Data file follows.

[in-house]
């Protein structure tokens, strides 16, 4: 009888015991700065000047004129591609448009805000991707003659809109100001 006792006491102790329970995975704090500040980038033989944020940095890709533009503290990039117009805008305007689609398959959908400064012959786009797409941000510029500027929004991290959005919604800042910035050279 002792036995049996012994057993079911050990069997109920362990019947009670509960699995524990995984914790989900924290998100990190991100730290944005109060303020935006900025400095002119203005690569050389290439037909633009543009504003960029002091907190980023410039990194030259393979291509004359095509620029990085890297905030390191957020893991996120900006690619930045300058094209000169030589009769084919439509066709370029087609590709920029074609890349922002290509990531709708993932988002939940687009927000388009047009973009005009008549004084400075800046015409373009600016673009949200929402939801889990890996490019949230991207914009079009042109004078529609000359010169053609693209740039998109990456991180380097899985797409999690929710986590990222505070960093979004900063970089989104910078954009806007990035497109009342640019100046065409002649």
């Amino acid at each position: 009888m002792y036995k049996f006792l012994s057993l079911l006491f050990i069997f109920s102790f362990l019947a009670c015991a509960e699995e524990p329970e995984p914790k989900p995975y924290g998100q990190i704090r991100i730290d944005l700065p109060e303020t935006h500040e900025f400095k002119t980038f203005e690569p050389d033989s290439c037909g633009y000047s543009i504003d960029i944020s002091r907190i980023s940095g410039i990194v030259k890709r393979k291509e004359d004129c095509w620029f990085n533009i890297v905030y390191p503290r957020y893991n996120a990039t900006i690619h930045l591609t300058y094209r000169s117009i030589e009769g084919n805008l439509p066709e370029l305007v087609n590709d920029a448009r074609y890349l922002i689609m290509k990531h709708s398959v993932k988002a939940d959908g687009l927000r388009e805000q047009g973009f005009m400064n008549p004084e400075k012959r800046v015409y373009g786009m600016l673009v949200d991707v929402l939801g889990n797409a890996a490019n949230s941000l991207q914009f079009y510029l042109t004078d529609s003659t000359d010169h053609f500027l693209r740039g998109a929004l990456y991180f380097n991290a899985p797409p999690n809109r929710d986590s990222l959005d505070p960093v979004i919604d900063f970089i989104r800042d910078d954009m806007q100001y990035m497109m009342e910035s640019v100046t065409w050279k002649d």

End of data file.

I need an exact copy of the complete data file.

[in-house]
């Protein structure tokens, strides 16, 4: 009888015991700065000047004129591609448009805000991707003659809109100001 006792006491102790329970995975704090500040980038033989944020940095890709533009503290990039117009805008305007689609398959959908400064012959786009797409941000510029500027929004991290959005919604800042910035050279 002792036995049996012994057993079911050990069997109920362990019947009670509960699995524990995984914790989900924290998100990190991100730290944005109060303020935006900025400095002119203005690569050389290439037909633009543009504003960029002091907190980023410039990194030259393979291509004359095509620029990085890297905030390191957020893991996120900006690619930045300058094209000169030589009769084919439509066709370029087609590709920029074609890349922002290509990531709708993932988002939940687009927000388009047009973009005009008549004084400075800046015409373009600016673009949200929402939801889990890996490019949230991207914009079009042109004078529609000359010169053609693209740039998109990456991180380097899985797409999690929710986590990222505070960093979004900063970089989104910078954009806007990035497109009342640019100046065409002649």
């Amino acid at each position: 009888m002792y036995k049996f006792l012994s057993l079911l006491f050990i069997f109920s102790f362990l019947a009670c015991a509960e699995e524990p329970e995984p914790k989900p995975y924290g998100q990190i704090r991100i730290d944005l700065p109060e303020t935006h500040e900025f400095k002119t980038f203005e690569p050389d033989s290439c037909g633009y000047s543009i504003d960029i944020s002091r907190i980023s940095g410039i990194v030259k890709r393979k291509e004359d004129c095509w620029f990085n533009i890297v905030y390191p503290r957020y893991n996120a990039t900006i690619h930045l591609t300058y094209r000169s117009i030589e009769g084919n805008l439509p066709e370029l305007v087609n590709d920029a448009r074609y890349l922002i689609m290509k990531h709708s398959v993932k988002a939940d959908g687009l927000r388009e805000q047009g973009f005009m400064n008549p004084e400075k012959r800046v015409y373009g786009m600016l673009v949200d991707v929402l939801g889990n797409a890996a490019n949230s941000l991207q914009f079009y510029l042109t004078d529609s003659t000359d010169h053609f500027l693209r740039g998109a929004l990456y991180f380097n991290a899985p797409p999690n809109r929710d986590s990222l959005d505070p960093v979004i919604d900063f970089i989104r800042d910078d954009m806007q100001y990035m497109m009342e910035s640019v100046t065409w050279k002649d």